Obama goes from scolder in Washington to comforter in Boston
In Washington, President Obama is locked in a battle with many voices in Congress over gun control, but at a moment of national tragedy, such as the Boston Marathon bombings, the president stands alone.
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A devoted sports fan, Obama is said to have penned much of Thursday’s remarks himself.Skip to next paragraph
In Pictures Learning from the Boston Marathon bombings
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He went on to pledge, as he had just hours after the bombings, that those responsible will be found and brought to justice. “But more than that," he added. "our fidelity to our way of life, to our free and open society, will only grow stronger.”
But with the investigation into the marathon bombings turning up clues – including photos of individuals of interest and painstaking assembly of bomb parts pointing to unsophisticated devices built to kill and maim – that keep alive the theory that the attack could have been the work of domestic extremists, more attention is being paid to past domestic “acts of terror.”
The Oklahoma City bombing, in particular, became embroiled in the prevailing political storms, as an embattled Mr. Clinton addressed the deadly act of an antigovernment terrorist in a way that some Republicans charged used the tragedy for political gain.
Four days after the bombing, Clinton traveled to Oklahoma City and delivered words that both comforted and reassured his audience and the country. “You have lost too much, but you have not lost everything,” he told his audience, noting that America was with them. He then told the nation, “I will not allow the people of this country to be intimidated by evil cowards.”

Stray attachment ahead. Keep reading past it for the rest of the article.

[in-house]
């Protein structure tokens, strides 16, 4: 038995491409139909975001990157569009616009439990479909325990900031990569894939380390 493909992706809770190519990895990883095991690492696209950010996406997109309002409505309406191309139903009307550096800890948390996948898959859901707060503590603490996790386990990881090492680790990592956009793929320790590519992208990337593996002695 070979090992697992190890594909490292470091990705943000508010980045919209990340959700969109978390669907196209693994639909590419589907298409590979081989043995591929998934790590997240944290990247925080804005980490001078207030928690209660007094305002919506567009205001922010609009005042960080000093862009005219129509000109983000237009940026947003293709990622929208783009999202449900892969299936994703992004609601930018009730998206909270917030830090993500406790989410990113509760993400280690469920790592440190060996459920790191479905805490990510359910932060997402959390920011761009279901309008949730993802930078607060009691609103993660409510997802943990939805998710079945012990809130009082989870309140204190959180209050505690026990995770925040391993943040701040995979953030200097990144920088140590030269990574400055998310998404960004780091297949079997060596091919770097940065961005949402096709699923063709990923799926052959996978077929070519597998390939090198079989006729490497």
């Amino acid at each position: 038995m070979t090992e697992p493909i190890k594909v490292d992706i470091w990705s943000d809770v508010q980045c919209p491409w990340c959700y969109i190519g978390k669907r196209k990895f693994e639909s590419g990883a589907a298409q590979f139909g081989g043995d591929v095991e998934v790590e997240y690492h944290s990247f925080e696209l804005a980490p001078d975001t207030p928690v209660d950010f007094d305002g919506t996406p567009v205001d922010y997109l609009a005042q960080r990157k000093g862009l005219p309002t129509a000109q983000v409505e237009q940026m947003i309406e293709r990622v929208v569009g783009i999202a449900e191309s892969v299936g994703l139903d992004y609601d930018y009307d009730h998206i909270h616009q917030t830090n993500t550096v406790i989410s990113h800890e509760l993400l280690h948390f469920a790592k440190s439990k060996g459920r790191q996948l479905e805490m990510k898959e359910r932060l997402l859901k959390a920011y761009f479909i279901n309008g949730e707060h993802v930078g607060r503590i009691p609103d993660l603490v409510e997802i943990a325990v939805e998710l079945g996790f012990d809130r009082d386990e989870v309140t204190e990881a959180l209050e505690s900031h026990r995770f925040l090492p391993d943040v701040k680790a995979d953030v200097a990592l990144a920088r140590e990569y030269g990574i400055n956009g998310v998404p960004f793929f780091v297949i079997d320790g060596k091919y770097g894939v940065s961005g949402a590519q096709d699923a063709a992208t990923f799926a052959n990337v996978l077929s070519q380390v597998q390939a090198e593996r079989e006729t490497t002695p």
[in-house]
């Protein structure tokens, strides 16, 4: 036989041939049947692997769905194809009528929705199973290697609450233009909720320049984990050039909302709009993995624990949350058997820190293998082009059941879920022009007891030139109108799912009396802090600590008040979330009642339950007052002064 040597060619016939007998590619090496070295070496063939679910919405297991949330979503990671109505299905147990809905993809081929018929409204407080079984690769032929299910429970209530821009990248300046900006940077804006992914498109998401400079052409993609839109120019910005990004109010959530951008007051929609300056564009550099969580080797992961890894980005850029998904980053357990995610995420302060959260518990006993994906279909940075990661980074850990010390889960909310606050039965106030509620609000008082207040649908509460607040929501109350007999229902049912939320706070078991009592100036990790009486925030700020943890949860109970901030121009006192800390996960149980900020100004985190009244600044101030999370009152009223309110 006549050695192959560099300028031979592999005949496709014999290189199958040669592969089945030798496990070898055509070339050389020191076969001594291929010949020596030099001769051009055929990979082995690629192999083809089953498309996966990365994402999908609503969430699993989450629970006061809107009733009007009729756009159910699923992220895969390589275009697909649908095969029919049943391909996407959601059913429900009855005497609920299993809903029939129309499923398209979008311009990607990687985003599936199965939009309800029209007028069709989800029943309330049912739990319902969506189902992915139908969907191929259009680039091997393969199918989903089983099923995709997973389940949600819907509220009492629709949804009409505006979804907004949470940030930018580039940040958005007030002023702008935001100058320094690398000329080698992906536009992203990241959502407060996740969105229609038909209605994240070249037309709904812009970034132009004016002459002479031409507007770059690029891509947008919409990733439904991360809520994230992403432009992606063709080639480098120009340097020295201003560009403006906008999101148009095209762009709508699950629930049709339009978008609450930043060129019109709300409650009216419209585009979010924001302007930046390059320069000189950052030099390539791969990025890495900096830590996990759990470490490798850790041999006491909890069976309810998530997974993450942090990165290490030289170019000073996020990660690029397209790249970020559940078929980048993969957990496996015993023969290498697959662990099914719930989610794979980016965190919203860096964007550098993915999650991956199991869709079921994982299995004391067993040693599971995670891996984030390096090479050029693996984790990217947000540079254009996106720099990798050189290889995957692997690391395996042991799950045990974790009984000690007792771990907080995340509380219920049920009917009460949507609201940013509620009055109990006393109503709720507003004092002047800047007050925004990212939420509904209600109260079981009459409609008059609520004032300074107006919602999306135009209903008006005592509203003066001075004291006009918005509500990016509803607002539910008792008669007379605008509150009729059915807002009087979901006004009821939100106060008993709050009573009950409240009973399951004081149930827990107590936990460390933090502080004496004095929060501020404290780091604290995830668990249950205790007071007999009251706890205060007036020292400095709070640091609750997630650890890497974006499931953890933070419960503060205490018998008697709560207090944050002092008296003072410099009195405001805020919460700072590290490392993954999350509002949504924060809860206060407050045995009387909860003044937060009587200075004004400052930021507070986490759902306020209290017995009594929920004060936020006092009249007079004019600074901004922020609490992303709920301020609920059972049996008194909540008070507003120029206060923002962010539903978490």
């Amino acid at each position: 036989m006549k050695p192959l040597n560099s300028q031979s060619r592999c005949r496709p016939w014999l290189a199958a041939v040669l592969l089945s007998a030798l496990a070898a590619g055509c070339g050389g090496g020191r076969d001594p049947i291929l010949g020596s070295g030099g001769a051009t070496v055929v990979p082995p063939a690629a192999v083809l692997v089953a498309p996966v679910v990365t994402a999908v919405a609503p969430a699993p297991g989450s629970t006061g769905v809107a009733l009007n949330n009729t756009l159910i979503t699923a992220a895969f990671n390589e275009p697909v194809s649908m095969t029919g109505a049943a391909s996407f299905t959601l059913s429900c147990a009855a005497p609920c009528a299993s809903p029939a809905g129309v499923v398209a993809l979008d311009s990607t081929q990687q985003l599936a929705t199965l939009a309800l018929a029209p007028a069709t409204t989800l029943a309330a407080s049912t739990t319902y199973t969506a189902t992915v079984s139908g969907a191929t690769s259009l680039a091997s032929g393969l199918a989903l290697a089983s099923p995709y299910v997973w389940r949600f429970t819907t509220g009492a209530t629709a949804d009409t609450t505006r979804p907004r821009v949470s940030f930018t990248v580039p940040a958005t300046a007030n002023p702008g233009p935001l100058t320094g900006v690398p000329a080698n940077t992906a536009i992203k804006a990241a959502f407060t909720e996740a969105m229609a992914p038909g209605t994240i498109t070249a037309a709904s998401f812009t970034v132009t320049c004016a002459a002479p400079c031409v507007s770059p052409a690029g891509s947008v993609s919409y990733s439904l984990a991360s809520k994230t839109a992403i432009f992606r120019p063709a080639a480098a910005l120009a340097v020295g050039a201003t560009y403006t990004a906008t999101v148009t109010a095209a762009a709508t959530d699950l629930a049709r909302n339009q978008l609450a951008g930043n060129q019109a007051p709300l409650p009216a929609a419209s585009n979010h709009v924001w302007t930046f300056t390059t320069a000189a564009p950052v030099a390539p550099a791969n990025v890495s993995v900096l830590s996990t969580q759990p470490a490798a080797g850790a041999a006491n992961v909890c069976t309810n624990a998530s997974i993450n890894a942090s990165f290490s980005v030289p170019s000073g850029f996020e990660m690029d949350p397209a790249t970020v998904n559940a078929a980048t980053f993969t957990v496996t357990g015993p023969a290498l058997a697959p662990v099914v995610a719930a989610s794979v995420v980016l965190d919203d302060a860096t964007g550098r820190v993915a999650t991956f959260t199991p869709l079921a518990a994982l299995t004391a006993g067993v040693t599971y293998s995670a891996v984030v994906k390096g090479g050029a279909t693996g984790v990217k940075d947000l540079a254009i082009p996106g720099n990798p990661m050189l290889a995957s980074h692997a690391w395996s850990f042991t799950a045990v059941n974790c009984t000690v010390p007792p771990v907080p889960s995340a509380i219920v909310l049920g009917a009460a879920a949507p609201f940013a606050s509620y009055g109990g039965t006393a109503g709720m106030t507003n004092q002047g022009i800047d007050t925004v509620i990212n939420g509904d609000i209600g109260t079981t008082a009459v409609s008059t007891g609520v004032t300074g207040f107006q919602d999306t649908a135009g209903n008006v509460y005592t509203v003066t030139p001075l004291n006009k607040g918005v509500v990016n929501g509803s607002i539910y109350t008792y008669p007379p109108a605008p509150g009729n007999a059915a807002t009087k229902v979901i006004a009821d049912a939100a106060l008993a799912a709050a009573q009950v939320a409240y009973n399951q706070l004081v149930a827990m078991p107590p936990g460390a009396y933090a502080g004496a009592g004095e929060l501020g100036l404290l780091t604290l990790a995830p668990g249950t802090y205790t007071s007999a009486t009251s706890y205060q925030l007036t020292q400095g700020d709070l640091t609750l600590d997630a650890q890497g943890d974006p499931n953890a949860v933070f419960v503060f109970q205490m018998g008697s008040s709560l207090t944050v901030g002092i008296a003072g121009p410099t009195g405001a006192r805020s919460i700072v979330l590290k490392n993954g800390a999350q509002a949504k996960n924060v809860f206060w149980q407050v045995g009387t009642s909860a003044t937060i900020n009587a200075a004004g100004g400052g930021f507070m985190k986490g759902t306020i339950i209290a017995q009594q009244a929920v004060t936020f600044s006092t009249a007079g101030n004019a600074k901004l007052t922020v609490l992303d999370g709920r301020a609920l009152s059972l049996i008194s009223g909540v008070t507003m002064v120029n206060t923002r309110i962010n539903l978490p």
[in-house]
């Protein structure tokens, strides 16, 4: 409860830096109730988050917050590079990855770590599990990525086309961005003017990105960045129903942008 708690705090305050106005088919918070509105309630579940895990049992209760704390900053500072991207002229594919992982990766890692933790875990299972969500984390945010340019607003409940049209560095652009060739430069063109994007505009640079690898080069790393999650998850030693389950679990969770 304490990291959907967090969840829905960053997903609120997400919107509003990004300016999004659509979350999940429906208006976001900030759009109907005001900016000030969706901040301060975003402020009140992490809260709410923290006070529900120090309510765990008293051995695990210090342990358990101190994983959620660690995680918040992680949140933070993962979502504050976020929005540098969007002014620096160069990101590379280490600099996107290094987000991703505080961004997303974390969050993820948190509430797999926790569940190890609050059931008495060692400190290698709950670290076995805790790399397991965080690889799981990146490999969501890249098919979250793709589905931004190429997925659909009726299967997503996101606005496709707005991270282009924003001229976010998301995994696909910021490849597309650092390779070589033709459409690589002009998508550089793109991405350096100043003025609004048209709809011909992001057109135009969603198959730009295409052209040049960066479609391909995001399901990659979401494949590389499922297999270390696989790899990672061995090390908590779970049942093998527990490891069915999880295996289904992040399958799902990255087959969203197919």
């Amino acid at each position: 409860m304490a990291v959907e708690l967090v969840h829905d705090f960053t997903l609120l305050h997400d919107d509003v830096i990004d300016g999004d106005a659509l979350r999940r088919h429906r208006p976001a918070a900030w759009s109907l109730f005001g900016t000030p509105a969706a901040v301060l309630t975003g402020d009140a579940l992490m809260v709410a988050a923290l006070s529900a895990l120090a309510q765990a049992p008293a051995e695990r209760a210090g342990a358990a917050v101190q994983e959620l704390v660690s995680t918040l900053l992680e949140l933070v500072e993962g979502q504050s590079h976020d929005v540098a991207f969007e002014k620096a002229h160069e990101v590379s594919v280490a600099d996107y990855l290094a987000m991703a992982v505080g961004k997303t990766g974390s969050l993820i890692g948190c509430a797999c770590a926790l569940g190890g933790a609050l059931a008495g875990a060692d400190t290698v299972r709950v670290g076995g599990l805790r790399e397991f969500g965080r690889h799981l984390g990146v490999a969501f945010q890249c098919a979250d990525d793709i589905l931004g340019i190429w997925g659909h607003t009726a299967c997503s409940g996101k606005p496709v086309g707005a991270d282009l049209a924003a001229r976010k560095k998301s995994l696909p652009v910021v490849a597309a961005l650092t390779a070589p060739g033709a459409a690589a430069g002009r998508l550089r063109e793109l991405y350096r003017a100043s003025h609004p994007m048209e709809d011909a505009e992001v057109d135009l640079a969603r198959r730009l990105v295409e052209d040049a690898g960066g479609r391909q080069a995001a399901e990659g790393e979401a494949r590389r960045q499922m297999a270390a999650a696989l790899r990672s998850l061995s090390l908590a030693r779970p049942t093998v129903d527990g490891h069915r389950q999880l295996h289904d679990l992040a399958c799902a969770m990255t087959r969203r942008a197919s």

But Clinton was also castigated by some critics for using the Oklahoma City bombing to single out some of his harshest detractors for the way that, in his view, their fiery rhetoric appeared to condone violence.
“We hear so many loud and angry voices in America today whose sole goal seems to be to try to keep some people as paranoid as possible and the rest of us all torn up and upset with each other,” Clinton said. “They spread hate. They leave the impression that, by their very words, that violence is acceptable.”
By contrast, Obama did not accuse anyone of encouraging gun violence in his Rose Garden comments, but he did suggest that political expediency was the only motivation that could explain the Senate’s rejection of what he called a “common sense” measure expanding background checks. And he accused opponents of the bill of "lying" about what it would and wouldn't do.
In rebuffing the president, some opponents of additional gun safety measures have accused Obama of using the Sandy Hook tragedy for political gain. Libertarian Sen. Rand Paul (R) of Kentucky charged the president with employing the Sandy Hook families that have lobbied members of Congress as “props” in his quest for more government regulation.
It has not been a satisfying or particularly inspiring debate on either side.
Away from Washington, Obama spent time Thursday with families of the victims of Monday’s bombings. He and Michelle visited recovering patients in several Boston hospitals, and the president stopped in to thank marathon volunteers and first-responders who have been credited with quick action that saved many lives.
It was a day for presidential comforting, the frustrations of Washington could be put off to another day.
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